JASO Ultra-Low Viscosity PCMO specification on track for October release

日本汽车标准组织(JASO)计划于10月发布超低粘度PCMO规格

JASO Ultra-Low Viscosity PCMO specification on track for October release
Photo courtesy of Toyota.

Powertrain electrification is one of the headline-grabbing options to combat the rise in global vehicle emissions. But before this new wave of technology can really take off, significant advancements are required in charging infrastructure and battery technology. Thus, by 2035, 80% of vehicles sold will still utilise some form of internal combustion engine (ICE), according to Kazuo Yamamori, project manager of the Tribology Material Department at Toyota Motor Corporation in Japan. Even in 2050, 60% of vehicles sold will continue to rely on the ICE, he says. Improving fuel economy (FE) performance of conventional ICEs, therefore, remains a high priority for OEMs to meet their carbon emission reduction obligations.

An important part of this equation is the use of ultra-low viscosity engine oils, Yamamori says. Low viscosity oil delivers less friction and can boost fuel efficiency. Japan, already one of the forerunners in the development and adoption of lower viscosity engine oils, has a growing appetite for even lower viscosity grades to unlock the highest possible vehicle performance.

A few years ago, an industry collaboration between the Japan Automobile Manufacturers Association (JAMA), the Petroleum Association of Japan (PAJ), and the Society of Automotive Engineers of Japan (JSAE) resulted in the formation of the JASO Next Generation Gasoline Engine Oil Task Force. The Task Force has been responsible for the creation of a new JASO 0W-8 and 0W-12 standard for the Japanese market, the first specification of its kind in Japan.

Kazuo Yamamori at F+L Week 2019
Kazuo Yamamori

Yamamori, who joined Toyota in 1997 and has been a leader of JAMA’s PCMO Working Group and chairman of JASO’s Engine Oil Sub-Committee since 2014, announced at F+L Week 2019 that the new JASO ultra-low viscosity engine oil specification (GLV-1) will be released in April 2019. The targeted date for the market introduction of JASO GLV-1 is October 2019, says Yamamori.

The fact that the specification remains on track to meet the initial signposted launch dates speaks volumes for the development process, Japan’s willingness to innovate, and a lower level of organisational complexity that exists in Japan compared with other markets.

Determination of the draft specification by JAMA and PAJ was completed in October 2018, with the associations currently preparing the application manual of the new JASO standard. JSAE is undergoing approval preparation, following completion of standardization work in November last year.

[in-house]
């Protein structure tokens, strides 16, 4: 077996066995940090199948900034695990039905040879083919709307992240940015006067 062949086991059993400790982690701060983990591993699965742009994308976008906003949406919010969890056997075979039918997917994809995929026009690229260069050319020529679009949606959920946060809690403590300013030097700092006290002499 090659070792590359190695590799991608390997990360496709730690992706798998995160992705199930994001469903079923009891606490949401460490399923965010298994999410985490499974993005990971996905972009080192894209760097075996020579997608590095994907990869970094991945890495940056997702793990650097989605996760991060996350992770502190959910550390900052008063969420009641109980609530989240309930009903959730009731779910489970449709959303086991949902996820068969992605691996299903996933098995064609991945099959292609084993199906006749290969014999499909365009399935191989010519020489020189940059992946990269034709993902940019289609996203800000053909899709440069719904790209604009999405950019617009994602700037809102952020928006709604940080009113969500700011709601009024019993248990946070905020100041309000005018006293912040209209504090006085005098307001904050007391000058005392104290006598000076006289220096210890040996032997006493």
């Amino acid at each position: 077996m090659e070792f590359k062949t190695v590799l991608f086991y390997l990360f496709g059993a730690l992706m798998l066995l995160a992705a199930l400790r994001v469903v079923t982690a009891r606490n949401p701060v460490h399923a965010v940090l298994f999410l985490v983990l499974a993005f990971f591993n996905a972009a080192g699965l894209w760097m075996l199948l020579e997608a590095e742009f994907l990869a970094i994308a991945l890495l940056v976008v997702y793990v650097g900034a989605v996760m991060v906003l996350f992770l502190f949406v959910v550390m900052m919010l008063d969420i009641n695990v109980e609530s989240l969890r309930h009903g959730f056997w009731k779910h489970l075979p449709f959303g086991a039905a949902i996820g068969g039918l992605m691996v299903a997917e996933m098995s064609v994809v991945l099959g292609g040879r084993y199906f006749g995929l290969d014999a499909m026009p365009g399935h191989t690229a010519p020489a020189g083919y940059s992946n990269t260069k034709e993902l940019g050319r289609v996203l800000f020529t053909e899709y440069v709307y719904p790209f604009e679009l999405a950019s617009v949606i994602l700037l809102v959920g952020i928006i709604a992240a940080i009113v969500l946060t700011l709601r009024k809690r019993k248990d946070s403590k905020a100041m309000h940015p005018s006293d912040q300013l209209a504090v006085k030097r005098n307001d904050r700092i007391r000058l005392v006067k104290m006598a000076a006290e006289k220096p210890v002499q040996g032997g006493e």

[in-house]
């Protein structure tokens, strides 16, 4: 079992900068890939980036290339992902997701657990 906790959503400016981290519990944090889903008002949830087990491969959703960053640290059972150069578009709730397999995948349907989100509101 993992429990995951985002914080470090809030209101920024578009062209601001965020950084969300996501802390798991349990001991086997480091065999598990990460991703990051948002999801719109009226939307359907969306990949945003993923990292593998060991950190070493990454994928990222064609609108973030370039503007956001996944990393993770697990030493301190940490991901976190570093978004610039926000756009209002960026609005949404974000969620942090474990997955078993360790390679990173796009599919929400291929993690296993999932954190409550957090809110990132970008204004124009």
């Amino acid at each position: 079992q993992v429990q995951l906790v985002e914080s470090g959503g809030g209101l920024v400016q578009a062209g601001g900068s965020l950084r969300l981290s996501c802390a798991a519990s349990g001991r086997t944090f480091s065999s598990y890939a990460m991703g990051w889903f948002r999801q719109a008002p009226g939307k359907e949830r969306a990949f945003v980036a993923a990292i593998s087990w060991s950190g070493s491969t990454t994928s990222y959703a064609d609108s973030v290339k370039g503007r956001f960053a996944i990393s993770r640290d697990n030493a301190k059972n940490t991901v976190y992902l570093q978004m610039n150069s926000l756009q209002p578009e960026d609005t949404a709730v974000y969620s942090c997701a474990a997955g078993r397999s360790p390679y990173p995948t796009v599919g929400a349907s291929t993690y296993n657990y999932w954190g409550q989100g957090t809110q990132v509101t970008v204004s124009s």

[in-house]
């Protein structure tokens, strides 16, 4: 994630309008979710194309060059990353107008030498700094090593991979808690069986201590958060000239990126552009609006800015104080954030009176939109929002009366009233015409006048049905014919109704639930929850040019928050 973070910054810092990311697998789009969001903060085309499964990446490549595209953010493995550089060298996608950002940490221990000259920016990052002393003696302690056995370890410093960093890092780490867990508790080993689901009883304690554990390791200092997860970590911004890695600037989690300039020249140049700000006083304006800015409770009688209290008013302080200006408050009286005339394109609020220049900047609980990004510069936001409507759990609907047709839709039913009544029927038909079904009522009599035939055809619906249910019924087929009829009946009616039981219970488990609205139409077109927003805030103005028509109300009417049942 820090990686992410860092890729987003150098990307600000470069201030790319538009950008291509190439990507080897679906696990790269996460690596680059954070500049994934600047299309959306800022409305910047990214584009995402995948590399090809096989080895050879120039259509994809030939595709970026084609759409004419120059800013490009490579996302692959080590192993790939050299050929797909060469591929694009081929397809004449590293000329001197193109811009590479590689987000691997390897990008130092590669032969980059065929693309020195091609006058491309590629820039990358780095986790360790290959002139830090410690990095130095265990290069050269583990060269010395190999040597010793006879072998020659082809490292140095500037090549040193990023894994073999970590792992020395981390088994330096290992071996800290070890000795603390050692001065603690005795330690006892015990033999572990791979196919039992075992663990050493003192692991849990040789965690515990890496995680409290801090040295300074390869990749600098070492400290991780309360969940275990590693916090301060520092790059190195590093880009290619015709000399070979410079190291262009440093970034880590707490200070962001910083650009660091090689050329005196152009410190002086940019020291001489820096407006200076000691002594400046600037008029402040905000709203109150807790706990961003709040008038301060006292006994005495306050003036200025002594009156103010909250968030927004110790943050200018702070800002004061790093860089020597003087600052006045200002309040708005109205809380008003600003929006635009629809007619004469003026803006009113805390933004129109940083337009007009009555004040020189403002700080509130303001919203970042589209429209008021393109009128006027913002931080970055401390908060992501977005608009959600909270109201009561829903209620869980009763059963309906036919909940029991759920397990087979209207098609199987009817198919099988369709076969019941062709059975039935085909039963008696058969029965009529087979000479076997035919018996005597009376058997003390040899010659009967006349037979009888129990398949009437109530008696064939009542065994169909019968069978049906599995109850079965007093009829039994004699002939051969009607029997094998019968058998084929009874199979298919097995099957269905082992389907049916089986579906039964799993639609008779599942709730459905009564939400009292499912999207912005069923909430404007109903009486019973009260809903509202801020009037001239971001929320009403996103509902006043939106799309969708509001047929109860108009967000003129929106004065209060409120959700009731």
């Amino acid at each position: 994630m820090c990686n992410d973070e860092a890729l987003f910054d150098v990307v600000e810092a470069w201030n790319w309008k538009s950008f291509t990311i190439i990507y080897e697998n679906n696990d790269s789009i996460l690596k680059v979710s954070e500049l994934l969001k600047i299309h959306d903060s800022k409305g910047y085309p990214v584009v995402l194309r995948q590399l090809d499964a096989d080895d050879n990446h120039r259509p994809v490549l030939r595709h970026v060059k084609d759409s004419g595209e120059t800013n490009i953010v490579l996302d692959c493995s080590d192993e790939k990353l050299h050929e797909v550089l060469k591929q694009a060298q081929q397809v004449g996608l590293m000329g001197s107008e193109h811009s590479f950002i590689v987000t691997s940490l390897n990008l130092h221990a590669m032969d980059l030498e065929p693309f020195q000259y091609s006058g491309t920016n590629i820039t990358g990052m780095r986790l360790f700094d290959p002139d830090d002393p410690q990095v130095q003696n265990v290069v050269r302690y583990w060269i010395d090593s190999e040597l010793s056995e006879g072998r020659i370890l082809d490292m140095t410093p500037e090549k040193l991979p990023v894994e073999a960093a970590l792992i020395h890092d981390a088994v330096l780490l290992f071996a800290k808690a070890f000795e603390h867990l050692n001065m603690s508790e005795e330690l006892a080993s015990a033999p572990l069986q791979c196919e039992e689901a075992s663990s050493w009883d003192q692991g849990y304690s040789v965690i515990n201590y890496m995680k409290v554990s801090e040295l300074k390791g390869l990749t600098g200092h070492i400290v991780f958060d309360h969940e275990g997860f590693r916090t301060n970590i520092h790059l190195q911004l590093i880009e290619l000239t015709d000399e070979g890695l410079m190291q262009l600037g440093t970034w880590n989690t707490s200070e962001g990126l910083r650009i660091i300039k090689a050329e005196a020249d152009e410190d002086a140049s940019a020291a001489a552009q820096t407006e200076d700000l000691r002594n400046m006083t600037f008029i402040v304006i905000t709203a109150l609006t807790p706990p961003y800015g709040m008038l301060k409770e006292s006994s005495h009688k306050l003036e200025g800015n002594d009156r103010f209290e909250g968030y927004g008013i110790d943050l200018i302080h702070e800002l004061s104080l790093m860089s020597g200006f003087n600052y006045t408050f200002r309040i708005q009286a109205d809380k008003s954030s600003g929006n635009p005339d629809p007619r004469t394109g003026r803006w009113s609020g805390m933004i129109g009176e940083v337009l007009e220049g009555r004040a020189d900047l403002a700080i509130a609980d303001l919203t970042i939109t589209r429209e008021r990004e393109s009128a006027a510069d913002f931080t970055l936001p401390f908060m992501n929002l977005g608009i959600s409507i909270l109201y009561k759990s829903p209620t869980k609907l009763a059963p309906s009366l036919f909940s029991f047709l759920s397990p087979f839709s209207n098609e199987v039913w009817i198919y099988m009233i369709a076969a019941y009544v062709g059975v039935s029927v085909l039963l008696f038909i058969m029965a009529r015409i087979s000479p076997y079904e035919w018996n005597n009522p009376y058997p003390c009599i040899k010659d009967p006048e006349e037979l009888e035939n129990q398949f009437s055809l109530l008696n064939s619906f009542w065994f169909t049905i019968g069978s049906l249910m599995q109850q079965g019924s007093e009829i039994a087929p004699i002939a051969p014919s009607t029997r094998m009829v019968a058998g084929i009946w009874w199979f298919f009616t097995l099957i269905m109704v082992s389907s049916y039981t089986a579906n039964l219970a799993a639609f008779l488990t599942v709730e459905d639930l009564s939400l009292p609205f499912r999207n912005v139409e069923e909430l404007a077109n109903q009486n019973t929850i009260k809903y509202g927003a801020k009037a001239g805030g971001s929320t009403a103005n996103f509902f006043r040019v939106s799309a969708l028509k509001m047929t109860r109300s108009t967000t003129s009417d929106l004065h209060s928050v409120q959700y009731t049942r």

During his F+L Week presentation, Yamamori emphasised an overwhelming need for the new JASO gasoline engine oil standard. SAE 8 was specified by SAE J300 in January 2015, whereas the long-awaited ILSAC GF-6B is not expected for first licensing for another 12-15 months. A new GF-6 Sequence VIF Test will evaluate the fuel economy (FE) of SAE 0W-16 oils, though, it is not applicable for SAE 0W-12 or below, says Yamamori. JAMA, PAJ and JSAE deemed a new FE test method in Japan was required. The JASO 0W-8 standard will complement the GF-6B specification and beyond.

The draft GLV-1 specification includes the option of using the Firing FE Test, with a minimum 1.1% FE improvement versus a JASO baseline oil, or the Motoring FE Test (Japan mode). The Motoring FE Test necessitates a 2.0% minimum improvement for 0W-8, and 1.7% for 0W-12 oils.

Toyota Prius
Photo courtesy of Toyota.

JASO GLV-1 employs the Sequence IIIH Test Method for oil thickening to GF-5 level, and either the valve train wear test Sequence IVA from GF-5 or GF-6’s Sequence IVB, as the limits are not yet finalised for Sequence IVB at the time of the presentation in March 2019. For sludge and varnish testing, Sequence VH to GF-6 level is employed, and the new Sequence X Chain Wear Test will require a 0.085 maximum, tentatively equivalent to the GF-6 level. There is no corresponding test in GF-5, notes Yamamori, though once the GF-6 limit for the test is finalised the JASO specification will adopt them, he says. Bench testing will also adopt GF-6B Limits.

Yamamori outlined  the new test procedure for evaluating FE. The Firing FE Test involves a six-step procedure using a Toyota 2ZR-FXE, 4 cylinder in-line engine. The engine is 1,797cc, with a DOHC 4-valve, chain drive. The test procedure includes calibration with a JASO baseline oil, candidate oil testing, and enables the calculation of the FE improvement percentage relative to the JASO baseline calibration oil.

The alternative JASO MR20DD motoring FE test uses a NISSAN MR20DD 2.0 Litre L4, valve train type Bucket type DOHC, to calculate Japanese and European WLTC FE improvement. The test can discriminate 0W-8 and motor oil friction modifier effect, says Yamamori, and operates at variable engine speeds from 650 rpm to 2800 rpm. The correlation factor to calculate fuel consumption is decided by the actual vehicle tests.

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